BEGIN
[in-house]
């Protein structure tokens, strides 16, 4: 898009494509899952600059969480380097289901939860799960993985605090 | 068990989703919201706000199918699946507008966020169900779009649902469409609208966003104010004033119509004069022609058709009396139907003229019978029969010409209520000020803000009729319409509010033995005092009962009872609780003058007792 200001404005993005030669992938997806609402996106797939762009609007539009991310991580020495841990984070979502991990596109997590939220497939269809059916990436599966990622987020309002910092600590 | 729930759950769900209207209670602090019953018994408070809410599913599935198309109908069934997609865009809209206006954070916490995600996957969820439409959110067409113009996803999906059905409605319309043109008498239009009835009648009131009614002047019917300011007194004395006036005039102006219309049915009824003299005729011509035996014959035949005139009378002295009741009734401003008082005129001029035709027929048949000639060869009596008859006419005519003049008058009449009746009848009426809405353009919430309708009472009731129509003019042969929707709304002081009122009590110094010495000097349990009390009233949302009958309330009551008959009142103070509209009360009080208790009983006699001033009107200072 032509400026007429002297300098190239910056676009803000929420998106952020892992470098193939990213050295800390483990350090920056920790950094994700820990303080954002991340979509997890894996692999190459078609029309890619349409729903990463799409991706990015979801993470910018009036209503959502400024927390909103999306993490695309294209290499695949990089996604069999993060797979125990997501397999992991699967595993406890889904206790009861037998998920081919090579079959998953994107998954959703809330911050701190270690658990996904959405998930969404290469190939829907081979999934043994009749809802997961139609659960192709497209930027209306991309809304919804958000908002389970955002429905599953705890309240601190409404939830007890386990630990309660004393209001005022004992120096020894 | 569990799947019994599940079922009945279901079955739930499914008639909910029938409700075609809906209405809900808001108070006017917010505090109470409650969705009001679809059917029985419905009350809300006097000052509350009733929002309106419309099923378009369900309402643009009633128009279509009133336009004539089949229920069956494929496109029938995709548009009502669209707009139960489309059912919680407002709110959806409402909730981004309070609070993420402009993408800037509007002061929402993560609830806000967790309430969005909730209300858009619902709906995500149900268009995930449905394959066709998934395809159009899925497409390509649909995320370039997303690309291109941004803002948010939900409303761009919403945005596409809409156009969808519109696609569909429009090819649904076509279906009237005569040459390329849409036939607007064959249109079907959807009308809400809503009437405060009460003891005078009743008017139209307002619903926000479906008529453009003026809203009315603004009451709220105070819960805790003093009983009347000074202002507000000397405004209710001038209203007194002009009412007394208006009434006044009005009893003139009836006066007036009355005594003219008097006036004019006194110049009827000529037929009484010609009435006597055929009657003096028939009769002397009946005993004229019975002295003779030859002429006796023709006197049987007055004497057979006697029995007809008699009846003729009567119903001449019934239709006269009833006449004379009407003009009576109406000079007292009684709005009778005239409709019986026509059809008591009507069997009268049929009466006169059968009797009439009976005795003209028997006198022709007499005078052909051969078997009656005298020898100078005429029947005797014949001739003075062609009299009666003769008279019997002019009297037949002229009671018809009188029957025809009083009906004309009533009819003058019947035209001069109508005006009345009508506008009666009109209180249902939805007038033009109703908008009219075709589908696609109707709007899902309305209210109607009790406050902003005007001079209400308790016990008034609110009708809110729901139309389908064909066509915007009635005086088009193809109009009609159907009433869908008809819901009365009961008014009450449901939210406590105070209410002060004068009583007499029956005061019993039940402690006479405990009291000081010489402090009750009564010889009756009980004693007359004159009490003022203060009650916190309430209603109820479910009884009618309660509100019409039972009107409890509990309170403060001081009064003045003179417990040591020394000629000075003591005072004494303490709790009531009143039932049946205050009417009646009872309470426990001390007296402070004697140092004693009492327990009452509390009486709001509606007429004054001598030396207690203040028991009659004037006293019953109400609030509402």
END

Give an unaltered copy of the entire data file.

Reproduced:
[in-house]
């Protein structure tokens, strides 16, 4: 898009494509899952600059969480380097289901939860799960993985605090 | 068990989703919201706000199918699946507008966020169900779009649902469409609208966003104010004033119509004069022609058709009396139907003229019978029969010409209520000020803000009729319409509010033995005092009962009872609780003058007792 200001404005993005030669992938997806609402996106797939762009609007539009991310991580020495841990984070979502991990596109997590939220497939269809059916990436599966990622987020309002910092600590 | 729930759950769900209207209670602090019953018994408070809410599913599935198309109908069934997609865009809209206006954070916490995600996957969820439409959110067409113009996803999906059905409605319309043109008498239009009835009648009131009614002047019917300011007194004395006036005039102006219309049915009824003299005729011509035996014959035949005139009378002295009741009734401003008082005129001029035709027929048949000639060869009596008859006419005519003049008058009449009746009848009426809405353009919430309708009472009731129509003019042969929707709304002081009122009590110094010495000097349990009390009233949302009958309330009551008959009142103070509209009360009080208790009983006699001033009107200072 032509400026007429002297300098190239910056676009803000929420998106952020892992470098193939990213050295800390483990350090920056920790950094994700820990303080954002991340979509997890894996692999190459078609029309890619349409729903990463799409991706990015979801993470910018009036209503959502400024927390909103999306993490695309294209290499695949990089996604069999993060797979125990997501397999992991699967595993406890889904206790009861037998998920081919090579079959998953994107998954959703809330911050701190270690658990996904959405998930969404290469190939829907081979999934043994009749809802997961139609659960192709497209930027209306991309809304919804958000908002389970955002429905599953705890309240601190409404939830007890386990630990309660004393209001005022004992120096020894 | 569990799947019994599940079922009945279901079955739930499914008639909910029938409700075609809906209405809900808001108070006017917010505090109470409650969705009001679809059917029985419905009350809300006097000052509350009733929002309106419309099923378009369900309402643009009633128009279509009133336009004539089949229920069956494929496109029938995709548009009502669209707009139960489309059912919680407002709110959806409402909730981004309070609070993420402009993408800037509007002061929402993560609830806000967790309430969005909730209300858009619902709906995500149900268009995930449905394959066709998934395809159009899925497409390509649909995320370039997303690309291109941004803002948010939900409303761009919403945005596409809409156009969808519109696609569909429009090819649904076509279906009237005569040459390329849409036939607007064959249109079907959807009308809400809503009437405060009460003891005078009743008017139209307002619903926000479906008529453009003026809203009315603004009451709220105070819960805790003093009983009347000074202002507000000397405004209710001038209203007194002009009412007394208006009434006044009005009893003139009836006066007036009355005594003219008097006036004019006194110049009827000529037929009484010609009435006597055929009657003096028939009769002397009946005993004229019975002295003779030859002429006796023709006197049987007055004497057979006697029995007809008699009846003729009567119903001449019934239709006269009833006449004379009407003009009576109406000079007292009684709005009778005239409709019986026509059809008591009507069997009268049929009466006169059968009797009439009976005795003209028997006198022709007499005078052909051969078997009656005298020898100078005429029947005797014949001739003075062609009299009666003769008279019997002019009297037949002229009671018809009188029957025809009083009906004309009533009819003058019947035209001069109508005006009345009508506008009666009109209180249902939805007038033009109703908008009219075709589908696609109707709007899902309305209210109607009790406050902003005007001079209400308790016990008034609110009708809110729901139309389908064909066509915007009635005086088009193809109009009609159907009433869908008809819901009365009961008014009450449901939210406590105070209410002060004068009583007499029956005061019993039940402690006479405990009291000081010489402090009750009564010889009756009980004693007359004159009490003022203060009650916190309430209603109820479910009884009618309660509100019409039972009107409890509990309170403060001081009064003045003179417990040591020394000629000075003591005072004494303490709790009531009143039932049946205050009417009646009872309470426990001390007296402070004697140092004693009492327990009452509390009486709001509606007429004054001598030396207690203040028991009659004037006293019953109400609030509402």